@jerry-s - This print is a good example of where you can make speed-versus-quality trade-offs and dramatically impact your rate of production.

First, I pulled in your settings and observed the following:

  • The PrinterSettings show a 0.6mm nozzle diameter with a min layer height of 0.07 and max layer height of 0.25mm.
  • You are printing with Prusament PETG at 240-250C with a Max volumetric speed (MVS) of 7mm^3/s.
  • You are using a 0.15mm SPEED print settings profile.
  • Estimated print time is 6h5m.

Here's what it looks like after slicing:

A few observations:

  • Using 2 perimeters at 0.45mm width, the hollow space between the inner and outer walls are being filled with sparse infil at 15%.
  • At 0.15mm layer height, you are printing at a very fine level of detail for a part that appears to be intended to be robust and strong.

Next, I replaced your profiles with my 0.4mm nozzle profiles that have been tweaked a bit. The most notable changes are:

  • I am using a 0.4mm nozzle with a min layer height of 0.1mm and max layer height of 0.32mm (80% of nozzle size).
  • I selected an AmazonBasics PETG at 230-235C with a Max volumetric speed (MVS) of 7mm^3/s (the same).
  • I selected a QUALITY profile with 3 perimeters at 0.15mm layer height.

So far, I've more-or-less replicated your settings. In this configuration, the print time actually goes up to 0ver 7h. But here's the fun part:

  • I selected the part and enabled Variable layer height (VLH) for the part in the slicer. This re-calculated layer heights to maintain quality while using optimized layer heights between my extruder minimum (0.1mm) and maximum (0.32mm).

This adjusted the print to use larger layer heights where little detail is required (the red bits are 0.32mm) and lower layer heights where more detail is required (the green bits are 0.1mm). Here's the result after using VLH with the default settings.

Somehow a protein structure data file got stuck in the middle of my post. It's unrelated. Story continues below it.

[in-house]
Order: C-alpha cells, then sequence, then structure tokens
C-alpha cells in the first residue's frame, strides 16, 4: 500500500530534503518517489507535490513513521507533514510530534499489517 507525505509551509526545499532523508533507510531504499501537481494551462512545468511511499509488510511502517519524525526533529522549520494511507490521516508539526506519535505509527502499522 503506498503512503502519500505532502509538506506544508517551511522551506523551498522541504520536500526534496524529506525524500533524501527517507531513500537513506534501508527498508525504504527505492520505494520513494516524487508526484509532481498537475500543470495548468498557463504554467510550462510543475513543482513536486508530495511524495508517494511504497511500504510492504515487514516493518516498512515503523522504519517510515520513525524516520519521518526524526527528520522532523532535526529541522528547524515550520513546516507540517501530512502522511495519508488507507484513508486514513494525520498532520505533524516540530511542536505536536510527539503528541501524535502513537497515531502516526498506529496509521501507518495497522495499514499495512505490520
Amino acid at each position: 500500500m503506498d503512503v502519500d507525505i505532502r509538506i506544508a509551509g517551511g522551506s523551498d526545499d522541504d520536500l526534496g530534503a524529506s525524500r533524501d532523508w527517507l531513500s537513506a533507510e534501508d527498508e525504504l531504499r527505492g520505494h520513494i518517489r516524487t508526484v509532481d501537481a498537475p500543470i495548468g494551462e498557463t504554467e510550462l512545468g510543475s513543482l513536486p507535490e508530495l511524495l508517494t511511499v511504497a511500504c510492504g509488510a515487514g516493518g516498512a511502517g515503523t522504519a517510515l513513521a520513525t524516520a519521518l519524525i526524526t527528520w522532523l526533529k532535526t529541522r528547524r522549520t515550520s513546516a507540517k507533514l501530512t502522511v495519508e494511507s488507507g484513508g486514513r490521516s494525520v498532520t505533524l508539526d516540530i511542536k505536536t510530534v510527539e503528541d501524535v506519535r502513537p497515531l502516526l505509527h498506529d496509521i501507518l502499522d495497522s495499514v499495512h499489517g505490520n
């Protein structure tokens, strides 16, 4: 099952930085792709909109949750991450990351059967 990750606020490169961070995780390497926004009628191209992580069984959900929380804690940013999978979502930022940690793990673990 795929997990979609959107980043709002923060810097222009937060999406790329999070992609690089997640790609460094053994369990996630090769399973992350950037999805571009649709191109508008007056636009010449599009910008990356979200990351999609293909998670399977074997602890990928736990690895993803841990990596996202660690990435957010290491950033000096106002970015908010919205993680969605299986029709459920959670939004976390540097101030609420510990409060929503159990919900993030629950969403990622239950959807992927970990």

At this point, print time dropped to 4h38m, a reduction of 87m, as shown here:

Observe the following:

  • Using 3 perimeters at 0 (auto - slicer calculated) width, the hollow space between the inner and outer walls has been made solid with extra perimeters and gap fill. The resulting part should be much stronger.
  • Using VLH, low layer heights have been limited to those areas where it will make a difference. Higher layer heights have been used to reduce print times elsewhere.

These are fairly minor tweaks that have a big impact both on print time and print robustness. Next I tried essentially the same settings with some tweaks based on experience with this PETG filament.

  • I increased my print temperature to 240C, a higher temperature that has worked well for me with this PETG.
  • I increased the MVS to 15mm^3/s. This can result in poor infill with PETG, but there's really no infill on this print. No need to hold the flow rate back. The MVS values provided with PrusaSlicer are optimized for a 0.4mm nozzle. A 0.6mm nozzle has far less back pressure, so you can greatly increase MVS with the appropriate filament. PETG flows well at higher temps.
  • I tweaked my external perimeter and top infill speeds from 25mm/s for quality to 45mm/s for a bit more speed.

This reduced the estimated print time down to 3h19m, a savings of 166m. Next, I went with a full set of optimization for speed. These are roughly the same settings I used while printing PPE early in 2020.

  • I selected a 0.6mm nozzle profile with a minimum layer height of 0.1mm and a maximum layer height of 0.48mm.
  • I selected a "Max PPE PETG" profile printing at 240-245C with MVS of 28mm^3/s (the result of a lot of testing).
  • I adjusted the default extrusion width to 1mm.
  • I reset and readjusted VLH for the part.

Here is the result:

Observe the following:

  • The wall perimeters are down to 3 extrusions due to the wider extrusion width. This saves a lot of time printing.